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(408) Vapor particle partitioning of metolachlor and atrazine: deviation from model predictions.
McConnell, Laura*,1, Kuang, Zhihua2, Torrents, Alba3, Harman-Fetcho, Jennifer1, 1 U. S. Department of Agriculture, Agricultural Research Service, Beltsville, MD, USA2 Gorge, Miles & Buhr, LLC, Salisbury, MD, USA3 University of Maryland College Park, College Park, MD
ABSTRACT- The environmental fate of airborne organic pollutants, i.e., atmospheric lifetime, is often governed by their distribution between the vapor and particle phases. An accurate understanding of the chemical-specific air-particle interactions is necessary to predict the distance a particular chemical may travel from its source and the loadings it may contribute to non-target regions. Air samples were collected in two different agricultural watersheds within the larger Chesapeake Bay system. Atrazine and metolachlor were examined with respect to trends in concentration, vapor-particle distribution, and a comparison of observed vs. predicted particle-phase fractions using the Junge-Pankow and Octanol-Air approaches. A comparison of (pred) and (obs) over time values were approximately 1.4-15 and 0.67-53 times as high as (pred) values for atrazine and metolachlor, respectively, indicating that the model underestimates the sorption of these polar chemicals to aerosols. Alternatively, this may indicate that atrazine and metolachlor are not at equilibrium in the atmosphere. A further examination of the data revealed that deviation from model predictions was largest during the spring and early summer when these chemicals were applied. For instance, in late spring and in the summer, the ratio (obs)/(pred) for metalochlor ranged from 3.1 to 53 compared with 0.9-1.5 in April and 0.67-2.0 in November and December. A similar trend was also found for atrazine, where the ratio (obs)/(pred) was 4.1-15 from May to July compared with 2.0-2.8 in April and 1.5-1.8 in winter. There are two main mechanisms by which pesticide residues are transported into the atmosphere from soil after application: one is volatilization, and the other is wind erosion. Results of this study suggest that particle-bound pesticide residues emitted via wind erosion may be an important source to the atmosphere in areas close to intense agricultural activity.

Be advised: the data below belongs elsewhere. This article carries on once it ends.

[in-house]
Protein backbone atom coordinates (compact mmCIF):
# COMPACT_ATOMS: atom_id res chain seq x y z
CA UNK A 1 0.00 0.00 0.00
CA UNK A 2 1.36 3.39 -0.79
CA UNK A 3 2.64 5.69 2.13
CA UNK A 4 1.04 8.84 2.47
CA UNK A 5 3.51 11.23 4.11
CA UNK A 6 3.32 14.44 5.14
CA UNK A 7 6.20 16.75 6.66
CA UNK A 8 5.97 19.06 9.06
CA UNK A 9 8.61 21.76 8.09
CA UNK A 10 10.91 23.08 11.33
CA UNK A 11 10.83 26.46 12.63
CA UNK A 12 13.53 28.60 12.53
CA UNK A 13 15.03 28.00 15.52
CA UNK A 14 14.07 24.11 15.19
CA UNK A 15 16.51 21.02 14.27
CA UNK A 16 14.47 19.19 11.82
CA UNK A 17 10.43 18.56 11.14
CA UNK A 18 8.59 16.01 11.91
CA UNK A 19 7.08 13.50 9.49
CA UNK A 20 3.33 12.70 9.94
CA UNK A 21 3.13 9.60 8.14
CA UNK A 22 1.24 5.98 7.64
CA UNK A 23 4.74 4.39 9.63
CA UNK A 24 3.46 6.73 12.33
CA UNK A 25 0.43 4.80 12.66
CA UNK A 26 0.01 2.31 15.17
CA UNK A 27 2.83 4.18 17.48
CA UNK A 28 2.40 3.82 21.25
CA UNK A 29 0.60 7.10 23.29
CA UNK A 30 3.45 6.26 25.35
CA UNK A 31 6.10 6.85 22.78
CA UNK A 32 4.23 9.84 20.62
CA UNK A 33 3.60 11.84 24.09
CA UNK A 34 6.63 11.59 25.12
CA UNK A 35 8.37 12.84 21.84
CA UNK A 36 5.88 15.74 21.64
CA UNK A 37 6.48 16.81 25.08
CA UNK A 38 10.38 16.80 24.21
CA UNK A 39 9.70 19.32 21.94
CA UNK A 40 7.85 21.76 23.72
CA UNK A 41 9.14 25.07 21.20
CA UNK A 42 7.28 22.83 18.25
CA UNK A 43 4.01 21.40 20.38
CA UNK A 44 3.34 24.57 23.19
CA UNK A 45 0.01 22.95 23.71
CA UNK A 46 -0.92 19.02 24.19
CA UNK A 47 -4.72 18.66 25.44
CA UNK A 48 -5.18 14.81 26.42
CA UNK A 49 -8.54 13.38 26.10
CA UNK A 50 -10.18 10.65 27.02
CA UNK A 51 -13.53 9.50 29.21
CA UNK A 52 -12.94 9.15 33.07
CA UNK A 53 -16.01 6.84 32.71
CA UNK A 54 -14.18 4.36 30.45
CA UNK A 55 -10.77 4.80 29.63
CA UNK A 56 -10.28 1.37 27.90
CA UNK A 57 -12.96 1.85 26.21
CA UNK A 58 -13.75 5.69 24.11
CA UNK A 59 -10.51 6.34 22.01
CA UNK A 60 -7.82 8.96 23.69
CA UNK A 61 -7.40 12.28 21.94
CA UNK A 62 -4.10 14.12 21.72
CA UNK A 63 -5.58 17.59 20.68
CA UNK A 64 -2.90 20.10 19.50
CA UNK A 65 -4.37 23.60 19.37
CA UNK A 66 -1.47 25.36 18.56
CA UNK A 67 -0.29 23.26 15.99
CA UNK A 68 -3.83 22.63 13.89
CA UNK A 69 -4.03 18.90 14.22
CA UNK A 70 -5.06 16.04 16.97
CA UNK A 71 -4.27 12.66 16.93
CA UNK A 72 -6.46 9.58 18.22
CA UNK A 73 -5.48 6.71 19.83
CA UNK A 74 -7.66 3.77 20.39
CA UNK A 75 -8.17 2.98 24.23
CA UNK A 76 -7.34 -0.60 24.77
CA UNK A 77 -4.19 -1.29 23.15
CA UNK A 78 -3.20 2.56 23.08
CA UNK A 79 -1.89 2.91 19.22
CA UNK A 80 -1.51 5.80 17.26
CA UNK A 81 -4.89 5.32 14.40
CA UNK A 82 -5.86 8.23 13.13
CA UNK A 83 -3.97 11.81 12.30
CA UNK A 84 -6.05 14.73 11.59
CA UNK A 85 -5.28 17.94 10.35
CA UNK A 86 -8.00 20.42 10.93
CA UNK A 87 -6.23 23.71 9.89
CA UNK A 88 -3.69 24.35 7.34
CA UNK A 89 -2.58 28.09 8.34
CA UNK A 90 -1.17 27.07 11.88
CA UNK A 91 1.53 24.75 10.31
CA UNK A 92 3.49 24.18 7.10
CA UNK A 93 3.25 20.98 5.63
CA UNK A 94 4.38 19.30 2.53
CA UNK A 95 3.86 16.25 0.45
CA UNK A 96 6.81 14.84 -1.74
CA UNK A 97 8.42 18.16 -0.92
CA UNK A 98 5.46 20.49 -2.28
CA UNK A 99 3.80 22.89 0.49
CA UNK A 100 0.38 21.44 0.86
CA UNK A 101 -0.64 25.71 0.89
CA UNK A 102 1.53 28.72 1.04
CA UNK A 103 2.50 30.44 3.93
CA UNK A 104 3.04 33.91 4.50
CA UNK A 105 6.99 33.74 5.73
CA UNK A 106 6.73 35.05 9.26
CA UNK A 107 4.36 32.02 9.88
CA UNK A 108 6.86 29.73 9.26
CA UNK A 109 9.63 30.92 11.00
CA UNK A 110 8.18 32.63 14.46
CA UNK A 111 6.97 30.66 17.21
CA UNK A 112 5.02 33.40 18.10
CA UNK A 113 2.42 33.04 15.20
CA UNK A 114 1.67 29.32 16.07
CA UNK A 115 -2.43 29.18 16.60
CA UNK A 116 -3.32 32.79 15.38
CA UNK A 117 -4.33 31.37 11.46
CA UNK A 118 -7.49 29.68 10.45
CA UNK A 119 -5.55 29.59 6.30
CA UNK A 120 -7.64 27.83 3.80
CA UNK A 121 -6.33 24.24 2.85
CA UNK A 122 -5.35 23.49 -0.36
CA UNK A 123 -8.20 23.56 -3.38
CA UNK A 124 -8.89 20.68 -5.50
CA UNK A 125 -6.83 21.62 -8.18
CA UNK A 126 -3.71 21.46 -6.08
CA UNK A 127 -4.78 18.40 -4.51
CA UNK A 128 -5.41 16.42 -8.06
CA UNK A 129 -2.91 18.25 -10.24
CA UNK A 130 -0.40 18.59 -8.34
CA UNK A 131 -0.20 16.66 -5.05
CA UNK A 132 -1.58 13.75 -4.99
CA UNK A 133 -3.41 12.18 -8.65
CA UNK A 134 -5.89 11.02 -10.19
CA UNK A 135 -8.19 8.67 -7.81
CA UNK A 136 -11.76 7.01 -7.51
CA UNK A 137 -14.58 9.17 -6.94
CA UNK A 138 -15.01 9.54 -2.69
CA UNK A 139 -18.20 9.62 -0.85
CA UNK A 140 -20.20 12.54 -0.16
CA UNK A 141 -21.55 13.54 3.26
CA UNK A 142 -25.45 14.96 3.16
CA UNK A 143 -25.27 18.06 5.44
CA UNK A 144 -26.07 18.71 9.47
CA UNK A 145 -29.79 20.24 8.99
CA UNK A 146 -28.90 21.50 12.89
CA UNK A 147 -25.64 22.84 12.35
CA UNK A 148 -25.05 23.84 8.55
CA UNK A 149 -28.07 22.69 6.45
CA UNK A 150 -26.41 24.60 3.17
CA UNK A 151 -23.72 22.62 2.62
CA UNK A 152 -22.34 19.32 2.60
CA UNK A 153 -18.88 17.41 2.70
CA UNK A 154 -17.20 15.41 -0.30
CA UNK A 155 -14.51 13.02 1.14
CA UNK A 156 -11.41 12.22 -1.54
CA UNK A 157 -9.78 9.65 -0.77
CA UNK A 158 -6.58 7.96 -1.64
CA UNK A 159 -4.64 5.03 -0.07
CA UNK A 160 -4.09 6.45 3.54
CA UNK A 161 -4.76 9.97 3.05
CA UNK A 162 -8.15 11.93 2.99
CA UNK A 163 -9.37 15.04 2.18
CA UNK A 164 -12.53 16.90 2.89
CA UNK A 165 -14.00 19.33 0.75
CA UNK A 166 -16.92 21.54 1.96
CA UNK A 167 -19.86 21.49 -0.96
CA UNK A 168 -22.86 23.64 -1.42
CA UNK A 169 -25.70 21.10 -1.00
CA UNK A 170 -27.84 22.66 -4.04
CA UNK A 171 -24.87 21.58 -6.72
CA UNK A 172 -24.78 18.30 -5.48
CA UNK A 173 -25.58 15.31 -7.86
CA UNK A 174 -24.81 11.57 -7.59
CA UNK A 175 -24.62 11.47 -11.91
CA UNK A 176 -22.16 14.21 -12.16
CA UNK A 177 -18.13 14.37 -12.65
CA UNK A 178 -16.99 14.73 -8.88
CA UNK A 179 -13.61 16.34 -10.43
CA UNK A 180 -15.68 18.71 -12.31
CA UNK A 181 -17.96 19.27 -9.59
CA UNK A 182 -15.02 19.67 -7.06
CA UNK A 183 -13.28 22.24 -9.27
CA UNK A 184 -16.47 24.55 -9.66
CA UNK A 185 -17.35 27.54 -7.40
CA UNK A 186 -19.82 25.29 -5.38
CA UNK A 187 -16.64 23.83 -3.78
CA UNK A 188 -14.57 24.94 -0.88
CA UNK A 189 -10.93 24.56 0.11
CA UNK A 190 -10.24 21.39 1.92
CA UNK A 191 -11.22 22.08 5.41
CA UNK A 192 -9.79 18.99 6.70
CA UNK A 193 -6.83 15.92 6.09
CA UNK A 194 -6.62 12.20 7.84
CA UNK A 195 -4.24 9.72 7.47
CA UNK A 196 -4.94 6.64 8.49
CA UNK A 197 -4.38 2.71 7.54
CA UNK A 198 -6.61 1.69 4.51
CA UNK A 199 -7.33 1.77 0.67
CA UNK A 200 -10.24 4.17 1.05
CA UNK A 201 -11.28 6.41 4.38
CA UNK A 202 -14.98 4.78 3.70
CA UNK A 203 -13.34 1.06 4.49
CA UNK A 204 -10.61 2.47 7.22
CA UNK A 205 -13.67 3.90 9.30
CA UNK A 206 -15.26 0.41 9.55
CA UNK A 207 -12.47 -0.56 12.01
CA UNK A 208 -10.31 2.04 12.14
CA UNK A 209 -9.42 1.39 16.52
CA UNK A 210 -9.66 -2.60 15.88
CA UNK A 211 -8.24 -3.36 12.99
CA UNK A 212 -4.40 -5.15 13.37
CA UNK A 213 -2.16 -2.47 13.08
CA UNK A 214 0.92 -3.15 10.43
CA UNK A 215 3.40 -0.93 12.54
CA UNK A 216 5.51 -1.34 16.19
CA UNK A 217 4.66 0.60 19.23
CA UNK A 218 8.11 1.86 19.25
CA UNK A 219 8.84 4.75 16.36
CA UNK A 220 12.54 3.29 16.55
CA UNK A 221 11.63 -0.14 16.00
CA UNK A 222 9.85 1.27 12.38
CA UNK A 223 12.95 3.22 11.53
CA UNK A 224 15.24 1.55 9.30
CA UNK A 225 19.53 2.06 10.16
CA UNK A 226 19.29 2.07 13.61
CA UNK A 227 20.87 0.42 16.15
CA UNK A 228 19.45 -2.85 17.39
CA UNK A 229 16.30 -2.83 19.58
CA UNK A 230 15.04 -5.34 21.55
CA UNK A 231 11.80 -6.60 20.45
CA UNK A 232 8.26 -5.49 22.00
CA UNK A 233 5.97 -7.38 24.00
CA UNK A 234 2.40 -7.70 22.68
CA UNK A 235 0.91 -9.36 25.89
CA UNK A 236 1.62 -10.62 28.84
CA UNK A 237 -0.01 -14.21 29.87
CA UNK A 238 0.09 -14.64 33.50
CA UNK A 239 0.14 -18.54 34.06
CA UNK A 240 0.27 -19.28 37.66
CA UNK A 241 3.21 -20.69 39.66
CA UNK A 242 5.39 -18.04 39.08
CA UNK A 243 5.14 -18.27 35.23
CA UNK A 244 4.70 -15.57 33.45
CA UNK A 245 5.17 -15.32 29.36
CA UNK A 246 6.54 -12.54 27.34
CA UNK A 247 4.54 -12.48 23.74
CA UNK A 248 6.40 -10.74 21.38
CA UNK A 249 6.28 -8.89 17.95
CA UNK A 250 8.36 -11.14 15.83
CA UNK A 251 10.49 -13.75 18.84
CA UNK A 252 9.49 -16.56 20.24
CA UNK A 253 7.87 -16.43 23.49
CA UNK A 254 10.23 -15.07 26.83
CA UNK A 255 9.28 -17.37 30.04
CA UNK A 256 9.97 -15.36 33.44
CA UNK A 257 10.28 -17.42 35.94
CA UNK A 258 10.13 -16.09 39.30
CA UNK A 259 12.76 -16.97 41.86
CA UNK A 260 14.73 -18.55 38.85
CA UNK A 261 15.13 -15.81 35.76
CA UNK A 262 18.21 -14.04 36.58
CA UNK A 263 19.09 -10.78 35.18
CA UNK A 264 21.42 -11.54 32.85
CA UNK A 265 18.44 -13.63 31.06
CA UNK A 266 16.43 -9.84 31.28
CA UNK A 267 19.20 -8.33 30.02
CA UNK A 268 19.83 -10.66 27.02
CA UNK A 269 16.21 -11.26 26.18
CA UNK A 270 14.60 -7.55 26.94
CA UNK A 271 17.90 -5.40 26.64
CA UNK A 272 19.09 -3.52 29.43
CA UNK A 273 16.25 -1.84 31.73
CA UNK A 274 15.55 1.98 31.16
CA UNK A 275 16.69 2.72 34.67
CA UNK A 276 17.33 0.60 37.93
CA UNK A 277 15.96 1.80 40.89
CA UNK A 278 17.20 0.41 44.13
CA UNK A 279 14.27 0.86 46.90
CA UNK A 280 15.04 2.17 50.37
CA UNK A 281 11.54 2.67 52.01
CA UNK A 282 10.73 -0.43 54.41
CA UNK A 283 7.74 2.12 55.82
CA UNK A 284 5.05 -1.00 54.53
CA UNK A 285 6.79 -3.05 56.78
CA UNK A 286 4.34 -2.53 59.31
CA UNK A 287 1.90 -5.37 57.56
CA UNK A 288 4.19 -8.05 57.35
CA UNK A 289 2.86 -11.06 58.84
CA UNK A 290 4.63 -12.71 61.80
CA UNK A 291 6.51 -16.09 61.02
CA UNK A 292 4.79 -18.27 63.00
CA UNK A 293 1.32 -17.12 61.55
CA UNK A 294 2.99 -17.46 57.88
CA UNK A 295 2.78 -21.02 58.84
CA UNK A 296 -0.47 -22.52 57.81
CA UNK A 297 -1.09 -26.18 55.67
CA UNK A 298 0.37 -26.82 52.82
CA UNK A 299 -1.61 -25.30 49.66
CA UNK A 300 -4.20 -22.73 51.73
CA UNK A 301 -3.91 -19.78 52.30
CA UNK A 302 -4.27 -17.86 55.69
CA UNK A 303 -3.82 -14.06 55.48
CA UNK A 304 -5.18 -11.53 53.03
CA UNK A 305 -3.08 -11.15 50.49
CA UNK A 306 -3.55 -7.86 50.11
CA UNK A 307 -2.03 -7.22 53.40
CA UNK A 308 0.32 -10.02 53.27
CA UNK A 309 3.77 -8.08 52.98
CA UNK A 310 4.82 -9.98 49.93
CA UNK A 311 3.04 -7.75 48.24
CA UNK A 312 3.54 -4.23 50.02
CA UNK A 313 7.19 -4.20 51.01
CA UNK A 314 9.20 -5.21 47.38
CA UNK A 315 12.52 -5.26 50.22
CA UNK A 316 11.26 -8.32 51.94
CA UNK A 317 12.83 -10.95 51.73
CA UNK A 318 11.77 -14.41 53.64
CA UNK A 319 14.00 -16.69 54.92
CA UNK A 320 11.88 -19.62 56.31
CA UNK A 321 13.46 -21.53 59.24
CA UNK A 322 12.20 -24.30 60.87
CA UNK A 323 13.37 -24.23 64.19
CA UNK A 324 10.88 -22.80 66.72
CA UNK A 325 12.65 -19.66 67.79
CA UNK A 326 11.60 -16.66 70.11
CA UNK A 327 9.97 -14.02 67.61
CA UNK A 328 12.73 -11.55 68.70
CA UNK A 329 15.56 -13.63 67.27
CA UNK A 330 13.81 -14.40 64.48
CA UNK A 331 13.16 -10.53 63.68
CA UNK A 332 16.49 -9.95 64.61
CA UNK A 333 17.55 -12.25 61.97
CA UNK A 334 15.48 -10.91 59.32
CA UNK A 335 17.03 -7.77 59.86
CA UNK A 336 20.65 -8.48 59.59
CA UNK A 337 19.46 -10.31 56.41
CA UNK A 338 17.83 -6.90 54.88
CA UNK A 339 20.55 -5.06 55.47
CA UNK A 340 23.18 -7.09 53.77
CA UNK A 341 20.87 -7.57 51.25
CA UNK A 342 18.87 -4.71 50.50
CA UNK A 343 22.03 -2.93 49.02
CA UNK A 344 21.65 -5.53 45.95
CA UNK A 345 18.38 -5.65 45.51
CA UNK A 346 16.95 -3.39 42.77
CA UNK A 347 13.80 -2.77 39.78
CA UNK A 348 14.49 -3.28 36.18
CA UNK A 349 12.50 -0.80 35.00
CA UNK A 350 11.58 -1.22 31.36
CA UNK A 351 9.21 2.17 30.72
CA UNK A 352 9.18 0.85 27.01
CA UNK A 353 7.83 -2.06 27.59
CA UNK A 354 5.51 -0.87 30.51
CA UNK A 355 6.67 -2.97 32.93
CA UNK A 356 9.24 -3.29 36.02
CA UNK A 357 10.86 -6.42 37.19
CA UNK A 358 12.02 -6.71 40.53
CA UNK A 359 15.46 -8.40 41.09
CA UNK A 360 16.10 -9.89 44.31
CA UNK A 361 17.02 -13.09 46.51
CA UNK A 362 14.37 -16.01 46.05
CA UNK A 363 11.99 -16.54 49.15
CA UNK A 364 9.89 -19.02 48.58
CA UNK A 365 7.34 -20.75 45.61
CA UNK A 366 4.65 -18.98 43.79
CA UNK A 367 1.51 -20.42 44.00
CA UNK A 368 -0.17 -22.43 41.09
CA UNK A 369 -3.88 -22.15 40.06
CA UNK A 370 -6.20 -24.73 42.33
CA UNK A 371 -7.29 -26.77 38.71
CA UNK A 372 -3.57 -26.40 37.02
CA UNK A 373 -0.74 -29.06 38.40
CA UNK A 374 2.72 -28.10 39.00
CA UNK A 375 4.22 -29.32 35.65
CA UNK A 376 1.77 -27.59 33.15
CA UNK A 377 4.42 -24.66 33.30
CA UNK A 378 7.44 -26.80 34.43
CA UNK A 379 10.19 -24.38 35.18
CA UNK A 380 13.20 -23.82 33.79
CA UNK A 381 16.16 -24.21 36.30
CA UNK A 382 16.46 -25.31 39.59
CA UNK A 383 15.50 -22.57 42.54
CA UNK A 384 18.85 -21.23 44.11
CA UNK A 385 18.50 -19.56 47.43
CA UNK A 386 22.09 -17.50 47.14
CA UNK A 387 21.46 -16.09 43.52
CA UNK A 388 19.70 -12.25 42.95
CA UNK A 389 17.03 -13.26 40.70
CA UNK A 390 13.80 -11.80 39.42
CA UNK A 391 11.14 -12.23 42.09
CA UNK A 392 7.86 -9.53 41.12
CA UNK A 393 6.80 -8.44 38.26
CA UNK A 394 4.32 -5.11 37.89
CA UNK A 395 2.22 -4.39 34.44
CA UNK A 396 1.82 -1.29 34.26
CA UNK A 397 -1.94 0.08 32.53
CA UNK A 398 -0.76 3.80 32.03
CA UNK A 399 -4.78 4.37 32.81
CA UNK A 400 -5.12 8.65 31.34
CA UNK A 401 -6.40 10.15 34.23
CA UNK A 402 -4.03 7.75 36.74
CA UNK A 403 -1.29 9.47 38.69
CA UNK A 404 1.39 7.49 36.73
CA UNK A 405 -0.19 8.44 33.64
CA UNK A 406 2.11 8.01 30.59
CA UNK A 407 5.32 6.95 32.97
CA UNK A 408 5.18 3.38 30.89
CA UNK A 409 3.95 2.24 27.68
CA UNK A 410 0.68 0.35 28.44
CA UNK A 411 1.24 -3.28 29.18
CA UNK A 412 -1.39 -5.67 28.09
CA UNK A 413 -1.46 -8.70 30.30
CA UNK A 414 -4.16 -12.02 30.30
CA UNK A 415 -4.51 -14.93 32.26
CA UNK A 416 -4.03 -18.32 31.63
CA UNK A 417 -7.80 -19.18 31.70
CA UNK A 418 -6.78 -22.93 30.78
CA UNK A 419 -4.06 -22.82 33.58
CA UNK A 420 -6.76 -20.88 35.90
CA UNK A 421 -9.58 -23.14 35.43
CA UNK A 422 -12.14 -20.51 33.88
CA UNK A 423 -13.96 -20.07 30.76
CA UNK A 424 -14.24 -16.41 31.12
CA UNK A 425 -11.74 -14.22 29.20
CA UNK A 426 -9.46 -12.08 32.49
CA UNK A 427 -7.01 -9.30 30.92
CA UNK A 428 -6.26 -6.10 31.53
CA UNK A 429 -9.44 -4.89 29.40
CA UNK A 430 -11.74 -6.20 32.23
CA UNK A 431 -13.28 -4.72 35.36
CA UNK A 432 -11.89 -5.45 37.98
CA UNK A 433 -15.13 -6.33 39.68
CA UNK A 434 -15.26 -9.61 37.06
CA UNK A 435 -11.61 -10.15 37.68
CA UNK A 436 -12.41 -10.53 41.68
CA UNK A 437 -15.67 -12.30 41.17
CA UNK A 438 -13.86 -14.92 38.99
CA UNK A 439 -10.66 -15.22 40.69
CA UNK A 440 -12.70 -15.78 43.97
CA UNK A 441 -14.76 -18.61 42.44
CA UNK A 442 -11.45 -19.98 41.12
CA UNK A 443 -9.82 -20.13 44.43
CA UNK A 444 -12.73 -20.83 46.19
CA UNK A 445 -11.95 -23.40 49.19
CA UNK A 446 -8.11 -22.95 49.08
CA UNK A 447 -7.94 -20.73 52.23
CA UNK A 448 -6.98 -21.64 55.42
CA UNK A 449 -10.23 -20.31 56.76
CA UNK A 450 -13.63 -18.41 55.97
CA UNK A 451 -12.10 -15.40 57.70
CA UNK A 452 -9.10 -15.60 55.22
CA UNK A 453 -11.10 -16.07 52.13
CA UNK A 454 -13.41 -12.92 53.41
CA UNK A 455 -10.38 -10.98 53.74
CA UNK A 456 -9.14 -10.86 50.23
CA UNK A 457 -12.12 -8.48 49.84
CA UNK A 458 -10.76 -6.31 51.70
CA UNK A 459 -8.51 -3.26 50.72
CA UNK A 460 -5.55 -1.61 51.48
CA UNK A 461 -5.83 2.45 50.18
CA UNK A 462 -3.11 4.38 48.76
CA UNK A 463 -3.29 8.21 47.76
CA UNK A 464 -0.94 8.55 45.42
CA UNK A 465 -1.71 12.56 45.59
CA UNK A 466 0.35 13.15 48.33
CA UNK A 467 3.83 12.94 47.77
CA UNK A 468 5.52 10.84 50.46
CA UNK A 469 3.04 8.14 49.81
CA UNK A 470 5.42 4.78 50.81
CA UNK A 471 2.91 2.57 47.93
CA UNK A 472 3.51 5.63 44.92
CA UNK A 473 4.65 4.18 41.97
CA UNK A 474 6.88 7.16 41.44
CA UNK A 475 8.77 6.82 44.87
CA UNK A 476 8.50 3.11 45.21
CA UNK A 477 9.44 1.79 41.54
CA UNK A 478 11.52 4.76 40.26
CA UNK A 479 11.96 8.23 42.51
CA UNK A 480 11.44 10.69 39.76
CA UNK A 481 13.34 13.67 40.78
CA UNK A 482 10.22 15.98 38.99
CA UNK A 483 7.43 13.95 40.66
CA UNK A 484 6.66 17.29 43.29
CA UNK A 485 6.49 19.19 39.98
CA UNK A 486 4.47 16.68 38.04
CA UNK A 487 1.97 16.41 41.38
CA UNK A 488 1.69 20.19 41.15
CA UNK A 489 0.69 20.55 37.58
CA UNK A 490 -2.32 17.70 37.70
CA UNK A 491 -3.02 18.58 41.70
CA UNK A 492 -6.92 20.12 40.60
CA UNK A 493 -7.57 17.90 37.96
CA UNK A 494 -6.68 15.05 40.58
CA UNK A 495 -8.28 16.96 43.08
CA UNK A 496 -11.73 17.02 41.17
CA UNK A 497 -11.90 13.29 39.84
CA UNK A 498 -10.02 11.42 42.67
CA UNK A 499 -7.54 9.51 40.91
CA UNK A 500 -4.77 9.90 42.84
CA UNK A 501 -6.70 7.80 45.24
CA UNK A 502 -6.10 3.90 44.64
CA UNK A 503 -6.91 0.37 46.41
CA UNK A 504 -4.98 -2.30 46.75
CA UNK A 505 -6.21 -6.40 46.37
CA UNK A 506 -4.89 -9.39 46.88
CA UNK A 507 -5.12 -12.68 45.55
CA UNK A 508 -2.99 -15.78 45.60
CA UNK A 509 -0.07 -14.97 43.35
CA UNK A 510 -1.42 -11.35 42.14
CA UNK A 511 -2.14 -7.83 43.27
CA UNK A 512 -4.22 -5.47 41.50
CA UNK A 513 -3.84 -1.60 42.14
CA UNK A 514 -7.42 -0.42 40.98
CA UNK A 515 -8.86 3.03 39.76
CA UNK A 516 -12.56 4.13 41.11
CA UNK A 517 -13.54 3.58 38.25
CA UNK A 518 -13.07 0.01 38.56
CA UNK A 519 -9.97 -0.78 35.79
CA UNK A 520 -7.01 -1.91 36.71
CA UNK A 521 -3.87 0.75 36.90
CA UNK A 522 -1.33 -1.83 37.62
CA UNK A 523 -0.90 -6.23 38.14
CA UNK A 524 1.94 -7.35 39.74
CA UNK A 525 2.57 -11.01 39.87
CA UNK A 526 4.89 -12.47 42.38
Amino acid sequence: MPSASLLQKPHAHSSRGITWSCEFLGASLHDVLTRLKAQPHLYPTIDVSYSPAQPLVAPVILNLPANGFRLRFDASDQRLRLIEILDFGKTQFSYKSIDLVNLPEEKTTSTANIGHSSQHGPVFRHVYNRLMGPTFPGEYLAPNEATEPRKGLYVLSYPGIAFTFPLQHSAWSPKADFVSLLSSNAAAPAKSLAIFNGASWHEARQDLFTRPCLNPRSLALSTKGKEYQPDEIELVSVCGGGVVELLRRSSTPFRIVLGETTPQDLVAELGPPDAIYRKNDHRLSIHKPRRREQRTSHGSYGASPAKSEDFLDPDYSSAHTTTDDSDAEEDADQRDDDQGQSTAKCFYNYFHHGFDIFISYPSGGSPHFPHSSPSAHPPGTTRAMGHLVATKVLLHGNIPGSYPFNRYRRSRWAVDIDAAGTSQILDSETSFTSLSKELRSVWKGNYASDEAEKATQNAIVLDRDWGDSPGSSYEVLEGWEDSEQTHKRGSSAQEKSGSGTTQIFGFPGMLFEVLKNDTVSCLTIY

Key words: Pesticide, Atmospheric Transport, Vapor-Particle Partitioning, Herbicides
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